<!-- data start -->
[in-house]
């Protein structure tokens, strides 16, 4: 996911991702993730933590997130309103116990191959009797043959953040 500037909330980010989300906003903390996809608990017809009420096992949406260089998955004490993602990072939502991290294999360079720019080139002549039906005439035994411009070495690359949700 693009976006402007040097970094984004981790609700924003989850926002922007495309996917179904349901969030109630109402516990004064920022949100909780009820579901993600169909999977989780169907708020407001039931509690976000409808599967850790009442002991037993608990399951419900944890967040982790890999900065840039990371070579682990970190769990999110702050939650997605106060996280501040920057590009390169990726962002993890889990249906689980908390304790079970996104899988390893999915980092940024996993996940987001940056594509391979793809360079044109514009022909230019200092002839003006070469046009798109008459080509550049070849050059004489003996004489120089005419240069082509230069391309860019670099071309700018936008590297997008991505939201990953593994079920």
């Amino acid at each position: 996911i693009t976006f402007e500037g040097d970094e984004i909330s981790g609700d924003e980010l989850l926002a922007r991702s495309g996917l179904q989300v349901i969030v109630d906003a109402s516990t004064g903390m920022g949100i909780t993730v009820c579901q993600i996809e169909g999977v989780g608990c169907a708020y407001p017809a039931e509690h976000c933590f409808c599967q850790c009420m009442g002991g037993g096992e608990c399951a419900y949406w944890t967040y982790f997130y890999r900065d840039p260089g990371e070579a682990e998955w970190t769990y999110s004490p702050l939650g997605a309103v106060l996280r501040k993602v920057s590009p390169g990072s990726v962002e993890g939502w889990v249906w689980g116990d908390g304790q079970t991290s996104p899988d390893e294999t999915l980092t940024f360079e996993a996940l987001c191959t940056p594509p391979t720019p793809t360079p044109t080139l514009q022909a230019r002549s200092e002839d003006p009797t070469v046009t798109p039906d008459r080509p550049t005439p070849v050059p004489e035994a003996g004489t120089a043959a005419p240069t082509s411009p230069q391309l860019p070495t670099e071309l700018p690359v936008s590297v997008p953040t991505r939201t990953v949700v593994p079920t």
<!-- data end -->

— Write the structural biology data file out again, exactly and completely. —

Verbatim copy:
[in-house]
């Protein structure tokens, strides 16, 4: 996911991702993730933590997130309103116990191959009797043959953040 500037909330980010989300906003903390996809608990017809009420096992949406260089998955004490993602990072939502991290294999360079720019080139002549039906005439035994411009070495690359949700 693009976006402007040097970094984004981790609700924003989850926002922007495309996917179904349901969030109630109402516990004064920022949100909780009820579901993600169909999977989780169907708020407001039931509690976000409808599967850790009442002991037993608990399951419900944890967040982790890999900065840039990371070579682990970190769990999110702050939650997605106060996280501040920057590009390169990726962002993890889990249906689980908390304790079970996104899988390893999915980092940024996993996940987001940056594509391979793809360079044109514009022909230019200092002839003006070469046009798109008459080509550049070849050059004489003996004489120089005419240069082509230069391309860019670099071309700018936008590297997008991505939201990953593994079920």
């Amino acid at each position: 996911i693009t976006f402007e500037g040097d970094e984004i909330s981790g609700d924003e980010l989850l926002a922007r991702s495309g996917l179904q989300v349901i969030v109630d906003a109402s516990t004064g903390m920022g949100i909780t993730v009820c579901q993600i996809e169909g999977v989780g608990c169907a708020y407001p017809a039931e509690h976000c933590f409808c599967q850790c009420m009442g002991g037993g096992e608990c399951a419900y949406w944890t967040y982790f997130y890999r900065d840039p260089g990371e070579a682990e998955w970190t769990y999110s004490p702050l939650g997605a309103v106060l996280r501040k993602v920057s590009p390169g990072s990726v962002e993890g939502w889990v249906w689980g116990d908390g304790q079970t991290s996104p899988d390893e294999t999915l980092t940024f360079e996993a996940l987001c191959t940056p594509p391979t720019p793809t360079p044109t080139l514009q022909a230019r002549s200092e002839d003006p009797t070469v046009t798109p039906d008459r080509p550049t005439p070849v050059p004489e035994a003996g004489t120089a043959a005419p240069t082509s411009p230069q391309l860019p070495t670099e071309l700018p690359v936008s590297v997008p953040t991505r939201t990953v949700v593994p079920t």